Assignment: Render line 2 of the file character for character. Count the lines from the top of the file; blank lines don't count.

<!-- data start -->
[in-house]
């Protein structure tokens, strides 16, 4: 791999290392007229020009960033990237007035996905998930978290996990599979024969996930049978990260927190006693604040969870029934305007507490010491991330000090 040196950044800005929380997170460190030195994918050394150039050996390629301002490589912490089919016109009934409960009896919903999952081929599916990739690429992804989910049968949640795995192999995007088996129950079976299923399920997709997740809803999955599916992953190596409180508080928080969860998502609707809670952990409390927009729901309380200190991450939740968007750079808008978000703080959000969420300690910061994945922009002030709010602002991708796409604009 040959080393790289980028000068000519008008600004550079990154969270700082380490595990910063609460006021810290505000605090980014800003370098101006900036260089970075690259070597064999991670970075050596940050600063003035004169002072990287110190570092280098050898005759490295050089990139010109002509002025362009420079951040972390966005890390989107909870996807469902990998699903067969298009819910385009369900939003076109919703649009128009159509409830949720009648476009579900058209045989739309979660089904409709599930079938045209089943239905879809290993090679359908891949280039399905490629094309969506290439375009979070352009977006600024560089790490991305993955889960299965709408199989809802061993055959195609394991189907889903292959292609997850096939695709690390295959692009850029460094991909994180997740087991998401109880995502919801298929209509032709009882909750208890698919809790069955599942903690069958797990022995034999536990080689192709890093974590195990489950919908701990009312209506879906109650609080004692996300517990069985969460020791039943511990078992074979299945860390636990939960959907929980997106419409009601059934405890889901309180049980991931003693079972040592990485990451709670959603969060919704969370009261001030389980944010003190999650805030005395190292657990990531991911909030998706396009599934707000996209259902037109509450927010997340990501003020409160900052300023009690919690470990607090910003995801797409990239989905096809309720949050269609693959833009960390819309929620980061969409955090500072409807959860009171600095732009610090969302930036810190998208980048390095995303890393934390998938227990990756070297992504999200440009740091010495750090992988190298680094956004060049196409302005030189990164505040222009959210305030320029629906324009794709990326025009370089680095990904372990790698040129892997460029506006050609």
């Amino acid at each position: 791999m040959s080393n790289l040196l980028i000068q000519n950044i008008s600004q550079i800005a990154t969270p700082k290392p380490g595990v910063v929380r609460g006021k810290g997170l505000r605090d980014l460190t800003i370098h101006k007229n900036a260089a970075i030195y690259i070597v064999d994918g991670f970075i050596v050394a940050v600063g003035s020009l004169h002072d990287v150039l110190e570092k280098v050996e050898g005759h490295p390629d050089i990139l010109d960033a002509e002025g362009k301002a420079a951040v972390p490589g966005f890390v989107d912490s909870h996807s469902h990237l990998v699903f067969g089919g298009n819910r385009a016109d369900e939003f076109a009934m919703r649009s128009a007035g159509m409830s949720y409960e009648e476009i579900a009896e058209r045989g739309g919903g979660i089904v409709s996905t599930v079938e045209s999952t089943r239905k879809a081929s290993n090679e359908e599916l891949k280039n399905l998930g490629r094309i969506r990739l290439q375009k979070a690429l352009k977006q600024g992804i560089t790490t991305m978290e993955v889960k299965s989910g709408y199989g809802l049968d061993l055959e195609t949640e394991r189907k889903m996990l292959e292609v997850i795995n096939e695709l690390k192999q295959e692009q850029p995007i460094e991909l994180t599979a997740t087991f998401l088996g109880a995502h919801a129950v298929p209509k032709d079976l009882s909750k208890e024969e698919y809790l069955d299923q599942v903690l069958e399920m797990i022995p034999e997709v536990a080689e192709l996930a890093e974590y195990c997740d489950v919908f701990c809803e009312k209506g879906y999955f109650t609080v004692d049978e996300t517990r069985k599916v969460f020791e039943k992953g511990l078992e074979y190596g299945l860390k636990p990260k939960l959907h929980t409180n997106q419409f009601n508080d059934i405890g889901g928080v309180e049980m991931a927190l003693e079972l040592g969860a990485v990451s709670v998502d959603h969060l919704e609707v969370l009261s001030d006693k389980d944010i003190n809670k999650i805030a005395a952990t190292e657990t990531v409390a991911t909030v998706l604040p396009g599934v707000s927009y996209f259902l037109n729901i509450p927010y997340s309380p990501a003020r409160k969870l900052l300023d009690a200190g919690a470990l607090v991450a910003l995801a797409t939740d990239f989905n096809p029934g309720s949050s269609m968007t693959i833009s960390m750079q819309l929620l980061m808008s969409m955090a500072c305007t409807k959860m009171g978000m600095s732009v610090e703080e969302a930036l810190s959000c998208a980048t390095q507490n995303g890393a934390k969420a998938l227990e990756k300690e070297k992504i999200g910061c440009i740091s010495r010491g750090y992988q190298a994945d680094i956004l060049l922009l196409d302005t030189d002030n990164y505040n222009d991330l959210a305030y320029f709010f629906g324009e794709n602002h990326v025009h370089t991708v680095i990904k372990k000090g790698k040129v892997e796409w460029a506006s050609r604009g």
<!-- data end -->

């Protein structure tokens, strides 16, 4: 791999290392007229020009960033990237007035996905998930978290996990599979024969996930049978990260927190006693604040969870029934305007507490010491991330000090 040196950044800005929380997170460190030195994918050394150039050996390629301002490589912490089919016109009934409960009896919903999952081929599916990739690429992804989910049968949640795995192999995007088996129950079976299923399920997709997740809803999955599916992953190596409180508080928080969860998502609707809670952990409390927009729901309380200190991450939740968007750079808008978000703080959000969420300690910061994945922009002030709010602002991708796409604009 040959080393790289980028000068000519008008600004550079990154969270700082380490595990910063609460006021810290505000605090980014800003370098101006900036260089970075690259070597064999991670970075050596940050600063003035004169002072990287110190570092280098050898005759490295050089990139010109002509002025362009420079951040972390966005890390989107909870996807469902990998699903067969298009819910385009369900939003076109919703649009128009159509409830949720009648476009579900058209045989739309979660089904409709599930079938045209089943239905879809290993090679359908891949280039399905490629094309969506290439375009979070352009977006600024560089790490991305993955889960299965709408199989809802061993055959195609394991189907889903292959292609997850096939695709690390295959692009850029460094991909994180997740087991998401109880995502919801298929209509032709009882909750208890698919809790069955599942903690069958797990022995034999536990080689192709890093974590195990489950919908701990009312209506879906109650609080004692996300517990069985969460020791039943511990078992074979299945860390636990939960959907929980997106419409009601059934405890889901309180049980991931003693079972040592990485990451709670959603969060919704969370009261001030389980944010003190999650805030005395190292657990990531991911909030998706396009599934707000996209259902037109509450927010997340990501003020409160900052300023009690919690470990607090910003995801797409990239989905096809309720949050269609693959833009960390819309929620980061969409955090500072409807959860009171600095732009610090969302930036810190998208980048390095995303890393934390998938227990990756070297992504999200440009740091010495750090992988190298680094956004060049196409302005030189990164505040222009959210305030320029629906324009794709990326025009370089680095990904372990790698040129892997460029506006050609």